Believe: The Eddie Izzard Story

Believe: The Eddie Izzard Story

Film review by: Witney Seibold

Eddie Izzard

Anyone who has seen Eddie Izzard’s standup will likely remember him. He’s the very, very British bloke wearing a frock and makeup, quietly ranting, almost off-the-cuff, about small things like beekeeping, groceries, and the British Empire. Sarah Towsend’s “Believe: The Eddie Izzard Story” encapsulates the man’s life in an intelligible and fascinating way. It does tend, mind you, to stray into aggrandizement at times (during which you may begin to question the need for an Izzard doc in the first place), and has some cutesy animations that it would have done better without, but manages to capture Izzard’s creative process, and , more importantly, his decades-long struggle into the spotlight.

Izzard did not come to his fame easily. He tried and tried and tried again. A lot of his stuff wasn’t funny. He went to several school, and entered comedy contests and festivals and lost them all (one year was to Fry & Laurie, Tony Slattery, and Emma Thompson, so I guess that couldn’t be helped). He took to performing slapstick bits in public squares on a unicycle. He tried high-concept public theater, like a condensed, outdoor version of “Ben-Hur.” That sounds funny, but Izzard claims it wasn’t.

Izzard’s childhood was spent at boarding school, military academies, and traveling about (he lived in Yemen and Belfast, amongst others). His mother died of cancer when he was 6 years old, which is probably the worst age at which to lose your mother. Not that there’s really a good age for it. He was not angsty or dissatisfied, but he was bored by his surroundings, preferring nightclubs and roadwork over his small hometown.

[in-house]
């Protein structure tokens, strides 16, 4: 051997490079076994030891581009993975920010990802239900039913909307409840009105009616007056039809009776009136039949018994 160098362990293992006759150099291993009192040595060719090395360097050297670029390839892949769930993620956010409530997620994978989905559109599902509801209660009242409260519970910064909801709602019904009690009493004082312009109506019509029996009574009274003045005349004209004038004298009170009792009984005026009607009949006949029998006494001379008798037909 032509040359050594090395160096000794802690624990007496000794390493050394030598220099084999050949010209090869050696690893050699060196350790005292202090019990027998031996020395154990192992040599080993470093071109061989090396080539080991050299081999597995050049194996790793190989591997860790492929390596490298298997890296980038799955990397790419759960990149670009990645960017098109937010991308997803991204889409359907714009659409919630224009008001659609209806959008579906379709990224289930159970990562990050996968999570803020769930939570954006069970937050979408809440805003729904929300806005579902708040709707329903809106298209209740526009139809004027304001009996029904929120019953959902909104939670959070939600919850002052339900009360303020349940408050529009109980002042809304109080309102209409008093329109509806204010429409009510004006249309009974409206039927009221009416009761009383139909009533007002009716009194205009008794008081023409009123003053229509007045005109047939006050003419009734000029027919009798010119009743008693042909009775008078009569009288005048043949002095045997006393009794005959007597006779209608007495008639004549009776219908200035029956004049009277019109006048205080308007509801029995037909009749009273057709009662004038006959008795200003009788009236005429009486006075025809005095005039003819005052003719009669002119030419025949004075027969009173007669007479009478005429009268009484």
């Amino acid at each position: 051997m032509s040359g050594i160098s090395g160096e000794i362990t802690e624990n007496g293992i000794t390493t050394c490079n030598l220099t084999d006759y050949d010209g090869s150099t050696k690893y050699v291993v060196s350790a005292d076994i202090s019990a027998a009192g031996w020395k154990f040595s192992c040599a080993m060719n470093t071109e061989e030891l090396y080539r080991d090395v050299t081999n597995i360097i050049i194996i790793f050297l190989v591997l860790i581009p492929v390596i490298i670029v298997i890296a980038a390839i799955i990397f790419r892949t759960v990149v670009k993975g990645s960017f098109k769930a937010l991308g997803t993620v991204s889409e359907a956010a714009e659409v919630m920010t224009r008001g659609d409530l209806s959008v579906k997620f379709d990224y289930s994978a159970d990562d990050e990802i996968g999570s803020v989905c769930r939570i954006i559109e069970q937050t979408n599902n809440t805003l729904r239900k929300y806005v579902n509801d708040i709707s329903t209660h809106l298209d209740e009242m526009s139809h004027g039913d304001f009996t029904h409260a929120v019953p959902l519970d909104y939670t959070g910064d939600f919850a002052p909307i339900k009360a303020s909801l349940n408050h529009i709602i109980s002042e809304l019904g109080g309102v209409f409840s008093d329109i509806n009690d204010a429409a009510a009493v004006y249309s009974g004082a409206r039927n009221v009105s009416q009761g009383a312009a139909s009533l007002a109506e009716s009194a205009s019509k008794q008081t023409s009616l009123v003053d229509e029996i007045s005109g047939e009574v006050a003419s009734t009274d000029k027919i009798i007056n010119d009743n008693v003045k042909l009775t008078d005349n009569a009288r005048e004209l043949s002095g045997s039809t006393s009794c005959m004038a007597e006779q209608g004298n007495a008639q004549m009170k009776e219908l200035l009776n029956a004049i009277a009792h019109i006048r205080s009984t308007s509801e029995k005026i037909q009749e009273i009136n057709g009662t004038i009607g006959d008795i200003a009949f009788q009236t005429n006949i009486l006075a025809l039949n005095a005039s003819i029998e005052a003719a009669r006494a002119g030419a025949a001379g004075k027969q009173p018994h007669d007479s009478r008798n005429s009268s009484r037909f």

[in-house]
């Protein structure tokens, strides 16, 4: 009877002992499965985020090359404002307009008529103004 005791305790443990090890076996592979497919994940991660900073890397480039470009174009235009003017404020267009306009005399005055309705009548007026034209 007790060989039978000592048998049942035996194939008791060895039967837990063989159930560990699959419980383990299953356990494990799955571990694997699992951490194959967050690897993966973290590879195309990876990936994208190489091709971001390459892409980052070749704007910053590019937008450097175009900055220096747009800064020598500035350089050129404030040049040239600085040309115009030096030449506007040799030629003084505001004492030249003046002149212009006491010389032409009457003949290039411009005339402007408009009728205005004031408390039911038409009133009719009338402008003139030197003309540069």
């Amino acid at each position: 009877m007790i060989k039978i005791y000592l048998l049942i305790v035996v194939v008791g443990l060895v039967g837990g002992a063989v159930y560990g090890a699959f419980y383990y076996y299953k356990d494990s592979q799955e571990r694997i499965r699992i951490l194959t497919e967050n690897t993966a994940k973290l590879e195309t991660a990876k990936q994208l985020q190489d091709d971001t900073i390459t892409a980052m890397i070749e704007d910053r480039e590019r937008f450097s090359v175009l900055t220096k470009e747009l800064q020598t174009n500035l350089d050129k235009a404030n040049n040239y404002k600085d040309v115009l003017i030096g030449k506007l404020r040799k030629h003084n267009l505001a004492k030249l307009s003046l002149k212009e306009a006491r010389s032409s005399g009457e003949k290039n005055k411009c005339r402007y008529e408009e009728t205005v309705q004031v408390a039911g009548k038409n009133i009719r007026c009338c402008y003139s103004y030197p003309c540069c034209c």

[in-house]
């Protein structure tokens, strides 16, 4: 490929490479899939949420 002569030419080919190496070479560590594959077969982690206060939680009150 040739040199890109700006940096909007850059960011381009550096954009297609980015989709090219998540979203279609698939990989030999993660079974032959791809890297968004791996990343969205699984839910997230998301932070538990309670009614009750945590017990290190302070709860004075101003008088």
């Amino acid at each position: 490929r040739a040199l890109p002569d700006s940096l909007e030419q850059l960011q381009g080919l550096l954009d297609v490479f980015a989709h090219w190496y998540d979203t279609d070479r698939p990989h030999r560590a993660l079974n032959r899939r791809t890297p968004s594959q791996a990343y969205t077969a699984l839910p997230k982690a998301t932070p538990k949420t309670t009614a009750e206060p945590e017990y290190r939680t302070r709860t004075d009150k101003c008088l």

No biographical documentary would be complete without at least one revelatory moment, and we get a rather private one with Eddie, where, weeping, he talks about his need to impress his lost mother with his performing.

Any fan of Eddie Izzard will need to see this film. Not that it provides a key to his soul, but it does remind people how rare an “overnight success” really is. This film should be devoted to hardworking comedians everywhere, and should serve as a reminder that for every 100 goofy street performers you see, there are 100 dreams of fame. And, just maybe, there is one who will achieve that fame, and become one of the decade’s most beloved and idiosyncratic comedians.

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Published in: on October 12, 2009 at 3:29 pm  Comments (1)  

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One CommentLeave a comment

  1. I would love to see this, as I do not get to see much other of this brilliant man than mere clips on YouTube 😦
    He is a national treasure who is severely underrated as an actor and mostly as an exceptional human being.


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